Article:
'But at the present day transportation is in truth but a name given in India to a sentence for life and, in a few special cases, for a lesser period, just as in England the term imprisonment is applied to all sentences which do not exceed two years and penal servitude to those of three years and upwards................ So, in India, a prisoner sentence to transportation may be sent to the Andamans or may be kept in one of the jails in India appointed for transportation prisoners, where he will be dealt with in the same manner as a prisoner sentenced to rigorous imprisonment.'
6. In view of this weighty authority with which we agree, it is not necessary to consider the relevant provisions, particularly in view of s. 53A of the Indian Penal Code which has been added by Act XXVI of 1955. Section 53A of the said Code reads :
(2) In every case in which a sentence of transportation for a term has been passed before the commencement of the Code of Criminal Procedure (Amendment) Act, 1954, the offender shall be dealt with in the same manner as if sentenced to rigorous imprisonment for the same term.'
7. Whatever justification there might have been for the contention that a person sentenced to transportation could not be legally made to undergo rigorous imprisonment in a jail in India except temporarily till he was so transported, subsequent to the said amendment there is none. Under that section, a person transported for life or any other term before the enactment of the said section would be treated as a person sentenced to rigorous imprisonment for life or for the said term.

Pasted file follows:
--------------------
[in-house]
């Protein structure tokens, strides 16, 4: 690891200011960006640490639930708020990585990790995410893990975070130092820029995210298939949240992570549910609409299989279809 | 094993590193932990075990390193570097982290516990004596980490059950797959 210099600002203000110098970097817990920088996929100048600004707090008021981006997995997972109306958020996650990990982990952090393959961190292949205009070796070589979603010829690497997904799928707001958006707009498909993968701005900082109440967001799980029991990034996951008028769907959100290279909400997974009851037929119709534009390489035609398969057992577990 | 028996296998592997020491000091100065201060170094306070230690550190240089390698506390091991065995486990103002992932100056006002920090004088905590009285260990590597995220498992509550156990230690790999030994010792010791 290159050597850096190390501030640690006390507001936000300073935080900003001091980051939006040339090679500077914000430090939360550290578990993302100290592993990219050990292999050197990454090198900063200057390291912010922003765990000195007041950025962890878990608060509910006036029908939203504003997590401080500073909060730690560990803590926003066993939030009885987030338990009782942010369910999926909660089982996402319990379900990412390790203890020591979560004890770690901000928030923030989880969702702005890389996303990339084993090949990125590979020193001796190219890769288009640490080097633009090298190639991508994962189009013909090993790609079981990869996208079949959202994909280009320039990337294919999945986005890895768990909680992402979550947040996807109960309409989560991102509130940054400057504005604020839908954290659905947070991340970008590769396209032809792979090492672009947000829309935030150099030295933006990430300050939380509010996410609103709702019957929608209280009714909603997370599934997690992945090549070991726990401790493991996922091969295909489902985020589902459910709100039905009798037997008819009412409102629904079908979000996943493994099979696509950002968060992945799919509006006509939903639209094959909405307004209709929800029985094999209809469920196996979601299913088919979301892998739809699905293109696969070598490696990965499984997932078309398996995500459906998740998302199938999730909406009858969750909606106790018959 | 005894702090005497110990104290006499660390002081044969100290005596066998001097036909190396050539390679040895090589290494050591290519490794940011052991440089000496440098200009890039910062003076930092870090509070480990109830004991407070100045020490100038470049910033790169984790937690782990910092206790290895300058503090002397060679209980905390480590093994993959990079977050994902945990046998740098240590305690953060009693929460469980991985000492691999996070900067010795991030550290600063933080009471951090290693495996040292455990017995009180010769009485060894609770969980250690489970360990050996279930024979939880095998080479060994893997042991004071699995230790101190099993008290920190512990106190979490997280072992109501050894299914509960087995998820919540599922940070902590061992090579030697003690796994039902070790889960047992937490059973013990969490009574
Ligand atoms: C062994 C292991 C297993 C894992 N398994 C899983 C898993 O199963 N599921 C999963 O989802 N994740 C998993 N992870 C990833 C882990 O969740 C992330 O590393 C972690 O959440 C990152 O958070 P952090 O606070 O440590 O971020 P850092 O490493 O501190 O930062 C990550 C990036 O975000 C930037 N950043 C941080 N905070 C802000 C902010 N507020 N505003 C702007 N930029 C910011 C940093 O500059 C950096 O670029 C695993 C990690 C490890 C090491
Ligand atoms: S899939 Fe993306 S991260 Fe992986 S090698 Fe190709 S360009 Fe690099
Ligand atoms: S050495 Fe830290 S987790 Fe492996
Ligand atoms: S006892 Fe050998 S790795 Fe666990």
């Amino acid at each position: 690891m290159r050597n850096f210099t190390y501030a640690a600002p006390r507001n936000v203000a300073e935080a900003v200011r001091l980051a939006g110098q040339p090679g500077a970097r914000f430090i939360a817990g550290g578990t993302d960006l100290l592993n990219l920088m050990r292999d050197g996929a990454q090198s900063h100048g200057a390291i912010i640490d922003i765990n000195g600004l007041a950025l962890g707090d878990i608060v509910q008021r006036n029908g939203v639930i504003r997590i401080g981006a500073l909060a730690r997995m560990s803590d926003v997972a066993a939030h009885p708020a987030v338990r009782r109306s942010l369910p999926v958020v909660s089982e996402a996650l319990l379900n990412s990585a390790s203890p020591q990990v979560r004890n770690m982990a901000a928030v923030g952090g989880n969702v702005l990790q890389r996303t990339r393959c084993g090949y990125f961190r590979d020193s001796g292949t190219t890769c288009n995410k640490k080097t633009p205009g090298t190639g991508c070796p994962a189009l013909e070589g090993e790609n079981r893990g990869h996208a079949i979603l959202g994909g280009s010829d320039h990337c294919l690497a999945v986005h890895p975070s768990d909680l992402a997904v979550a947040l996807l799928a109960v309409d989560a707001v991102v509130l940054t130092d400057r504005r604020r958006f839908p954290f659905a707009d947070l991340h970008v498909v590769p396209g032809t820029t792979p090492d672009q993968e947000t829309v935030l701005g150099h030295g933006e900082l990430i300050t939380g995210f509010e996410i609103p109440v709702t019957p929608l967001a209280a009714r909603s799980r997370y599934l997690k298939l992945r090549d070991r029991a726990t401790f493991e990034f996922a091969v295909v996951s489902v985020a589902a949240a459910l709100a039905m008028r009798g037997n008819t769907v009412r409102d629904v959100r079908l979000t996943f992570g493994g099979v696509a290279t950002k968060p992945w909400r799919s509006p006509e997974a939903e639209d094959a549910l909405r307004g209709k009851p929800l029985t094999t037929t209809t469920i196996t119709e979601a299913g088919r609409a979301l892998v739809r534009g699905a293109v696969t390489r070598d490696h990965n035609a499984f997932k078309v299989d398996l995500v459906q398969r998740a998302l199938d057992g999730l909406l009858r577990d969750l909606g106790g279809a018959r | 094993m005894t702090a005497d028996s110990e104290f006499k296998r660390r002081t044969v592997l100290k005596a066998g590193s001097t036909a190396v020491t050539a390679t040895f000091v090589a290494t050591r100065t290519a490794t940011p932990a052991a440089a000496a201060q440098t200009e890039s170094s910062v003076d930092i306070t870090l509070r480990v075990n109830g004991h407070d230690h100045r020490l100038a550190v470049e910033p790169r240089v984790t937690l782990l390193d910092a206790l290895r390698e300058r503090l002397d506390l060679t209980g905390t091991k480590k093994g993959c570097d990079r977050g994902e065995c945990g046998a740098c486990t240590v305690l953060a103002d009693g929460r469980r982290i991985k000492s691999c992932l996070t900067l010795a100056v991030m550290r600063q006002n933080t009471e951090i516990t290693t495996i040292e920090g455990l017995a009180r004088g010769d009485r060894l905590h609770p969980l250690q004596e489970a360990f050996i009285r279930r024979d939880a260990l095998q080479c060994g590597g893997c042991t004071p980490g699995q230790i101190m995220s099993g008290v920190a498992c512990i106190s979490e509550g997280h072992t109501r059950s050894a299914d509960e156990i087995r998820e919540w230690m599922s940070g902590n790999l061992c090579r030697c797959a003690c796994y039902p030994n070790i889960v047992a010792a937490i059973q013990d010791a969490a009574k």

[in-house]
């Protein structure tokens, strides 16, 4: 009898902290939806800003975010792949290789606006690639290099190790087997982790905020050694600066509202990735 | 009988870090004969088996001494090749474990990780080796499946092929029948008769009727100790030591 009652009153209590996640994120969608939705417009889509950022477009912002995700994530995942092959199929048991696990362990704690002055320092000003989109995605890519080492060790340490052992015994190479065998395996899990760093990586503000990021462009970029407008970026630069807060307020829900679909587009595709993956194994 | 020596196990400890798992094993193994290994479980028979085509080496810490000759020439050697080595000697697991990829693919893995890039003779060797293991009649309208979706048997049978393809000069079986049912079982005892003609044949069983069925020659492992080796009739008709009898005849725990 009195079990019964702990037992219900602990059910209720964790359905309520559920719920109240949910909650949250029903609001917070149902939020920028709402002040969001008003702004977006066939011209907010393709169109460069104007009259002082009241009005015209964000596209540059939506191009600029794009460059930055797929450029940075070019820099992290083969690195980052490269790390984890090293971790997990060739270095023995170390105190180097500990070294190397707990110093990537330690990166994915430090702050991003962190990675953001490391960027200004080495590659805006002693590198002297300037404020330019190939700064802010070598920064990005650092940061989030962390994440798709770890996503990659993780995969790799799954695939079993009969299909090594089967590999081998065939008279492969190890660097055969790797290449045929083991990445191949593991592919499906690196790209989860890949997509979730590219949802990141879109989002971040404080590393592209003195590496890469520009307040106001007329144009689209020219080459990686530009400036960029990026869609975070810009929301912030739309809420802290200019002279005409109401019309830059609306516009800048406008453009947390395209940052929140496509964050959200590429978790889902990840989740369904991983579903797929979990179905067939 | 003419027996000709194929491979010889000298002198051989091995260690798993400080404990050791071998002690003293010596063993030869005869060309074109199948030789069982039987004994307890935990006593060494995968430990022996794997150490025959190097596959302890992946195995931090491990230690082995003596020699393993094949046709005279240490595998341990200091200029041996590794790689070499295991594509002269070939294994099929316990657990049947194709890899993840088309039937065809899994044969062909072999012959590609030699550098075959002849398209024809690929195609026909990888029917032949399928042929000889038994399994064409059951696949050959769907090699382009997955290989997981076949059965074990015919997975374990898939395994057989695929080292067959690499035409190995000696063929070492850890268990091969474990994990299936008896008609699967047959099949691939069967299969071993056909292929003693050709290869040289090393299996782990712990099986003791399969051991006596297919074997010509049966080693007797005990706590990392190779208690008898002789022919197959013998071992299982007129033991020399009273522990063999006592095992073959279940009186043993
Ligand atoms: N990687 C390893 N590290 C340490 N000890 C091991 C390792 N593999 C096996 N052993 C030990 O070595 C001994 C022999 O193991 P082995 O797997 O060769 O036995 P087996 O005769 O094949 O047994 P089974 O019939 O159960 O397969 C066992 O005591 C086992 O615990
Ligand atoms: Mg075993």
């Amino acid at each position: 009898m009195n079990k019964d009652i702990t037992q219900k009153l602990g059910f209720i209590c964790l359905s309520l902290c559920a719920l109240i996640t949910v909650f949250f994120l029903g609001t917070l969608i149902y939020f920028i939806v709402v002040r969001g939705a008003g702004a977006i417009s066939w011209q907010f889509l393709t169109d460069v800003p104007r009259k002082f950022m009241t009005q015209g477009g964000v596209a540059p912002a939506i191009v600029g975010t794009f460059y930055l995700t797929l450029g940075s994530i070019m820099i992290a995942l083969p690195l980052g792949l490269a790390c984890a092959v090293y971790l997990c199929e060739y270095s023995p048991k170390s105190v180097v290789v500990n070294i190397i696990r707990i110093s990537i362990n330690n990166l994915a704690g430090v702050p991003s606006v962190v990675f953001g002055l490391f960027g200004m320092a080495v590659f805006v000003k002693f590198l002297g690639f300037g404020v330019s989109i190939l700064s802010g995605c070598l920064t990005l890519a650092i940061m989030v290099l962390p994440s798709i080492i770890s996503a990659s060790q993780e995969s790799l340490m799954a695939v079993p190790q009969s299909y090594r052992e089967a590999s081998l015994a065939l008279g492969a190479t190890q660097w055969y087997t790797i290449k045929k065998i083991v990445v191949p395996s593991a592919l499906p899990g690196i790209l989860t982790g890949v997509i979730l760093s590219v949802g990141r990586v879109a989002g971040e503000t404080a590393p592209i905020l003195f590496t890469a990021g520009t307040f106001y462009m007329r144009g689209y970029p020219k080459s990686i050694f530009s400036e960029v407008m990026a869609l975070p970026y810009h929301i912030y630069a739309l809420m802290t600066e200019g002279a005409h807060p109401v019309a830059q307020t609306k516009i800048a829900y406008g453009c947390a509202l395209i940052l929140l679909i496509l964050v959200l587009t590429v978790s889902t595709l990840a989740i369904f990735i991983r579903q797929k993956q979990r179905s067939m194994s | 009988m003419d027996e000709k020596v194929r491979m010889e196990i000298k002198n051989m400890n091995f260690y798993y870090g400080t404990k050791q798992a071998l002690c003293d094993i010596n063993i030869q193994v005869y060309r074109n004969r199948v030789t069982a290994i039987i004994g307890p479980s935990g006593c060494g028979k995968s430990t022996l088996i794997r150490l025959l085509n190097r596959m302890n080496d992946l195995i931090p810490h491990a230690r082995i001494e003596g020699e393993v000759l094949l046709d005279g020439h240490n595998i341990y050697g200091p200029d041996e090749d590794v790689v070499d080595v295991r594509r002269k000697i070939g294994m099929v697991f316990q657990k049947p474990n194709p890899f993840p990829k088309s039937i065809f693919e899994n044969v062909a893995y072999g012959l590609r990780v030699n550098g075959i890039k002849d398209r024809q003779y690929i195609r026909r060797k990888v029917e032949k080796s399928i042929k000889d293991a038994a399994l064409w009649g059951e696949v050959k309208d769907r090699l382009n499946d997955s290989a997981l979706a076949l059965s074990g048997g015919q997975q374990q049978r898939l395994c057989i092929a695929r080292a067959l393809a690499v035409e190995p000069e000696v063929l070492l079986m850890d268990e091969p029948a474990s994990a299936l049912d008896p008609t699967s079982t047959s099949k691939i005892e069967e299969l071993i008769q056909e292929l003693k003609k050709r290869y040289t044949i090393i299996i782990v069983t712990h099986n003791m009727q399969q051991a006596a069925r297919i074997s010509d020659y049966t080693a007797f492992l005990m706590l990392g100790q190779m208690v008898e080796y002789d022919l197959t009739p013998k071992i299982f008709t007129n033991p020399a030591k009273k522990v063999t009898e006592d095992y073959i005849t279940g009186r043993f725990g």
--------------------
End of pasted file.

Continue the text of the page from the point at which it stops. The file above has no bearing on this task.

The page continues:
8. If so, the next question is whether there is any provision of law whereunder a sentence for life imprisonment, without any formal remission by appropriate Government, can be automatically treated as one for a definite period. No such provision is found in the Indian Penal Code, Code of Criminal Procedure or the Prison Act. Though the Government of India stated before the Judicial Committee in the case cited supra that, having regard to s. 57 of the Indian Penal Code, 20 years' imprisonment was equivalent to a sentence of transportation for life, the Judicial Committee did not express its final opinion on that question. The Judicial Committee observed in that case thus at p. 10 :